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Line art drawing of a kaftan.

A kaftan or caftan ( قفطان qaftân) is a front-buttoned coat or overdress, usually reaching to the ankles, with long sleeves. It can be made of wool, cashmere, silk, or cotton, and may be worn with a sash. The caftan is of ancient Mesopotamian origin.

It is a variant of the robe or tunic, versions of which have been worn by countless cultures around the world, for thousands of years. The kaftan is associated with Islamic or Islamicate cultures. Kaftans were often worn as court robes; the splendor and specific decorations of the kaftan indicated the rank of the wearer. Sovereigns often gave ornate kaftans as a mark of favor.

Moroccan Berber kaftans[edit]

In Morocco kaftans are in general worn by women, the word kaftan in Morocco is commonly used for one piece dress and there are typical versions of Moroccan kaftans called Takshita, Djellaba, etc. They are composed of two or more pieces plus a belt. Kaftans can be worn on both casual and extremely formal occasions, depending on the materials used.

Moroccan kaftans for men exist; this dress actually was masculine in the beginning, the Almohad used kaftans as the dress for males, and many Moroccan designers nowadays have kaftans for men among their collections. They are dedicated for special celebrations like wedding ceremonies or religious festivals.

The Moroccan kaftan results from the development of medieval dresses from Morocco and Al-Andalus like the masculine dress Merlota/Melota, so kaftan-making is an old industry in Moroccan medinas of handcraft and textile production.

Persian kaftans[edit]

Persian robes of honor were commonly known as khalat or kelat.[1]

Ottoman kaftans[edit]

Ottoman Sultan Suleiman the Magnificent adorned in a Kaftan of complex woven fabric.

The kaftans worn by the Ottoman sultans are preserved in one of the most splendid collections of Topkapı Palace in Istanbul. Lavishly decorated kaftans were given as rewards to important dignitaries and victorious generals. The decorations—colours, patterns, ribbons, and buttons—indicated the rank of the person to whom they were presented.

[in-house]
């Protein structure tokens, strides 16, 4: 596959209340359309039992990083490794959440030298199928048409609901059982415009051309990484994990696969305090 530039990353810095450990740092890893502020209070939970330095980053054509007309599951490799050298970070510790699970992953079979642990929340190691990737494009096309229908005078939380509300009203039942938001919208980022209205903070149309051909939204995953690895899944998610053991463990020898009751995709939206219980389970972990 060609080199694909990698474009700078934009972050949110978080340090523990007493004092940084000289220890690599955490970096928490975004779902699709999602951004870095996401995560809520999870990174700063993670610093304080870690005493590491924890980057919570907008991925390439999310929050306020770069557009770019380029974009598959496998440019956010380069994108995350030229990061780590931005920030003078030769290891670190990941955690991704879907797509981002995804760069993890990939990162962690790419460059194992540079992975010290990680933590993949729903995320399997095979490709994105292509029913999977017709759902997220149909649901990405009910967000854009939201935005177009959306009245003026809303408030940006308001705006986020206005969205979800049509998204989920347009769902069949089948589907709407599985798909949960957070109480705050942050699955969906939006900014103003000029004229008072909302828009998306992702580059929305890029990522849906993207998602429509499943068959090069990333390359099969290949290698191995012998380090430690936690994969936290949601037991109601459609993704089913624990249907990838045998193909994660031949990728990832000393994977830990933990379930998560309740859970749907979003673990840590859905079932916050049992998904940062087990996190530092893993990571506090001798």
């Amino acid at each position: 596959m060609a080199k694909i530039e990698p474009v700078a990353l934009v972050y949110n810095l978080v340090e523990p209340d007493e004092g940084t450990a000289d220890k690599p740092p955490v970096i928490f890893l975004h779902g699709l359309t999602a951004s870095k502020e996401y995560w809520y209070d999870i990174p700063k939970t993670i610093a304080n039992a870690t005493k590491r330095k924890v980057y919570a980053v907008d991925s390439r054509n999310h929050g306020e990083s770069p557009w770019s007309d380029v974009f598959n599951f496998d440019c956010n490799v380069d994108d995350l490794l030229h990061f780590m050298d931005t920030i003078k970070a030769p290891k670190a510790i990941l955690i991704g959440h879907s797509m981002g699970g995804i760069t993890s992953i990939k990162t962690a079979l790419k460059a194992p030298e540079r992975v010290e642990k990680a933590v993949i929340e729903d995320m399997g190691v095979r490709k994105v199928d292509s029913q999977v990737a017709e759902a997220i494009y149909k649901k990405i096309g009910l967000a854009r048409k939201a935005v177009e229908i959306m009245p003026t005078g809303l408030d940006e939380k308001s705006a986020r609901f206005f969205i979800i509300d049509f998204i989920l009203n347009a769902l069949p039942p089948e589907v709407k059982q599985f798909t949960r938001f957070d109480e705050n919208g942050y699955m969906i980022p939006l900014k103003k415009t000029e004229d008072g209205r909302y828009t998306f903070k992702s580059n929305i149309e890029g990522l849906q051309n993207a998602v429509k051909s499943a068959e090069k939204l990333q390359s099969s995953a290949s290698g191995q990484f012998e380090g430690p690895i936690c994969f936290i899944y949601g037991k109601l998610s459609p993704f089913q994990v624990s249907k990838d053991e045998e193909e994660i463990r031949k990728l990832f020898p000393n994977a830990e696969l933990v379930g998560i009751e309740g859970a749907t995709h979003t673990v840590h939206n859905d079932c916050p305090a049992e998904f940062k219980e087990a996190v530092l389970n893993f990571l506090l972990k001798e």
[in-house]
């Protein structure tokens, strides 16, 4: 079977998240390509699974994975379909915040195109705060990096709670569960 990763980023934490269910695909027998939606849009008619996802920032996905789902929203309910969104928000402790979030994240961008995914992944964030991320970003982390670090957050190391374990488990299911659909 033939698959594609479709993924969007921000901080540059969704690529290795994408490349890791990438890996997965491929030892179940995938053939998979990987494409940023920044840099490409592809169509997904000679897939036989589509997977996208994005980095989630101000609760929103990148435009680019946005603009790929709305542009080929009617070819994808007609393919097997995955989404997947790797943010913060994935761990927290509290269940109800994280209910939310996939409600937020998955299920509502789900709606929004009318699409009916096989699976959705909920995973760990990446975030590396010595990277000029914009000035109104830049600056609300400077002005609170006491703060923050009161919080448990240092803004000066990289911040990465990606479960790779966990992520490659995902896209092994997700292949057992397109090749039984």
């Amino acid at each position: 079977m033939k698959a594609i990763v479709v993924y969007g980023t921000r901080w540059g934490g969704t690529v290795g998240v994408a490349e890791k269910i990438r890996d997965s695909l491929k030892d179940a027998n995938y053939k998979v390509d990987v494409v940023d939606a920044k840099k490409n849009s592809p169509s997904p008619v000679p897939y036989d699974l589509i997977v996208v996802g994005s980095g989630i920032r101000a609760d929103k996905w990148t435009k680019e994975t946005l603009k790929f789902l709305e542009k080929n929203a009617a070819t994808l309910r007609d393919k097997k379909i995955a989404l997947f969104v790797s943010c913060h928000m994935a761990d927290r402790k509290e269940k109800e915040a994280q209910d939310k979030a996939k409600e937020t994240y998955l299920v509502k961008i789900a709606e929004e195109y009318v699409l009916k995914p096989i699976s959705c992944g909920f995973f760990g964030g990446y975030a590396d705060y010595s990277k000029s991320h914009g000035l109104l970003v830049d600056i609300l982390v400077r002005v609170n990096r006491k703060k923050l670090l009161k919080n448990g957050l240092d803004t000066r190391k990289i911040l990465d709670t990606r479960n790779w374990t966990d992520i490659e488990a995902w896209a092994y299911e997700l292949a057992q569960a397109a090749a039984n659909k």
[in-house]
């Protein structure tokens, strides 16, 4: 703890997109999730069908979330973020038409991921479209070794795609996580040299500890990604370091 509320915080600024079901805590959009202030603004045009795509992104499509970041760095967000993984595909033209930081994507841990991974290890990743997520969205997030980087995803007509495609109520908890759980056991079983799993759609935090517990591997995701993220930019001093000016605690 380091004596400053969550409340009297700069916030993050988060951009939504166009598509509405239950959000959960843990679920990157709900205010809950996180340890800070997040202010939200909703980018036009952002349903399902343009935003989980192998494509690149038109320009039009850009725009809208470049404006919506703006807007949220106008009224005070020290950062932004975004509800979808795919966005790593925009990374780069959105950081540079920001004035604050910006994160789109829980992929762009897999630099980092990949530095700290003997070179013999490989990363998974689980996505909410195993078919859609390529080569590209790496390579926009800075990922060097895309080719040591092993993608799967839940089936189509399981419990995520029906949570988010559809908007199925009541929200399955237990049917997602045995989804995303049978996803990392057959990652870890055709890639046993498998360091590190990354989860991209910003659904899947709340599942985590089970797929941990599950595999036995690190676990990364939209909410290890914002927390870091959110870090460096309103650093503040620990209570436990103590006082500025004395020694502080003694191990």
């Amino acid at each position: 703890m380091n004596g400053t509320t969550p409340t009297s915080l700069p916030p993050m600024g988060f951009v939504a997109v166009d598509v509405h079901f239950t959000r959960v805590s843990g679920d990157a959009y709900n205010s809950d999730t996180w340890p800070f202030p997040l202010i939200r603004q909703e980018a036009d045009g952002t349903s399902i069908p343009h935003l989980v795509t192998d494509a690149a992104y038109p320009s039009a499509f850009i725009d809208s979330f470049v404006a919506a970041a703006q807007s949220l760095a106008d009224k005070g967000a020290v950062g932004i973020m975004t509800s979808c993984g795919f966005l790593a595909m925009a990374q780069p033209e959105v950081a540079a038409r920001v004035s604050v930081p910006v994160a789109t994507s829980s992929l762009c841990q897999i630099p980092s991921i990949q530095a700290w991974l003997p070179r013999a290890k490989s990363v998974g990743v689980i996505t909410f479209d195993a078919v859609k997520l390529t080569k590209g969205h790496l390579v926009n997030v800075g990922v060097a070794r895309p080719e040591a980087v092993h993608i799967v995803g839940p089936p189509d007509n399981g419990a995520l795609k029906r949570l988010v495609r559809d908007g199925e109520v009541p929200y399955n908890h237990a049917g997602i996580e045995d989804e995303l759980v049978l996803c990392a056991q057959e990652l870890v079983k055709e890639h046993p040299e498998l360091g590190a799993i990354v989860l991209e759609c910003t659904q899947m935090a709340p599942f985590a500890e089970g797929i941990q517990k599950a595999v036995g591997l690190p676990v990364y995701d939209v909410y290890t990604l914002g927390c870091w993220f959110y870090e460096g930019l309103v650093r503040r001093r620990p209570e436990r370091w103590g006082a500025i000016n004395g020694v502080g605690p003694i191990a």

From the 14th century through 17th centuries, textiles with large patterns were used. The decorative patterns on the fabrics became both smaller and brighter in the late 16th and in the 17th centuries. By the second half of the 17th century, the most precious fabrics were those with 'yollu': vertical stripes with various embroideries and small patterns, the so-called "Selimiye" fabrics.

Most fabrics manufactured in Turkey were made in Istanbul and Bursa, but some textiles came from as far away as Venice, Genoa, Persia (Iran), India and even China. Kaftans were made from velvet, aba, bürümcük (a type of crepe with a silk warp and cotton weft), canfes, çatma (a heavy silk brocade), gezi, diba (Persian دیبا), hatayi, kutnu, kemha, seraser (Persian سراسر) (brocade fabric with silk warp and gold or silver metallic thread weft),[2] serenk, zerbaft (Persian زربافت), tafta (Persian تافته). Favoured colours were indigo blue, kermes red, violet, pişmis ayva or "cooked quince", and weld yellow.

The Topkapı Museum, Istanbul, possesses a large collection of Ottoman kaftans and textiles.[3]

West African kaftans[edit]

In West Africa, a kaftan is a pullover robe. Kaftans are worn by both men and women. In West Africa, the female robe is called a kaftan, and the male robe is called the boubou or Senegalese kaftan.

Russian kaftans[edit]

In Russia the word "kaftan" is used for another type of clothing: a kind of a man's long suit with tight sleeves. By the 19th century, Russian kaftans were the most widely spread type of outer clothing among peasants and merchants. Currently they are used as a ritual religious clothing by the most conservative sect of Old Believers.

Jewish kaftan[edit]

Chassidic Jews adopted a silky robe (Bekishe) or a frock coat (kapoteh) from the garb of Slavic nobility. The term kapoteh may originate from the Spanish capote or possibly from "kaftan", via Ladino. Sephardic Jews in Ottoman or Muslim lands wore a kaftan like their neighbors. The term "Kapote" is also used in Morocco.

Southeast Asian kaftans[edit]

In South East Asia, kaftans are often worn as cool,[4] casual hot weather attire. Hand-drawn, hand-painted batik fabric [5] is often used.

Western fashion[edit]

American hippie fashions of the late 1960s and the 1970s often drew from ethnic styles, including kaftans. African-styled, kaftan-like dashikis were popular, especially among African-Americans. Street styles were appropriated by fashion designers, who marketed lavish, Moroccan-style kaftans as hostess gowns for casual at-home entertaining.


See also[edit]


  1. ^ "CLOTHING xxvii. lexicon of Persian clothing – Encyclopaedia Iranica". Iranicaonline.org. Retrieved 2013-09-29. 
  2. ^ "Sadberk Hanim Museum". Sadberkhanimmuzesi.org.tr. Retrieved 2013-09-29. 
  3. ^ IstanbulNet @ www.istanbulnet.com.tr. "Topkapi Museum: collection of Turkish textiles and kaftans". Exploreturkey.com. Retrieved 2009-10-09. 
  4. ^ South East Asia Kaftans. Indian Art. 2014. Retrieved 26 March 2014. 
  5. ^ Azwan, Kathy. "Batik kaftans". Retrieved 23 June 2014.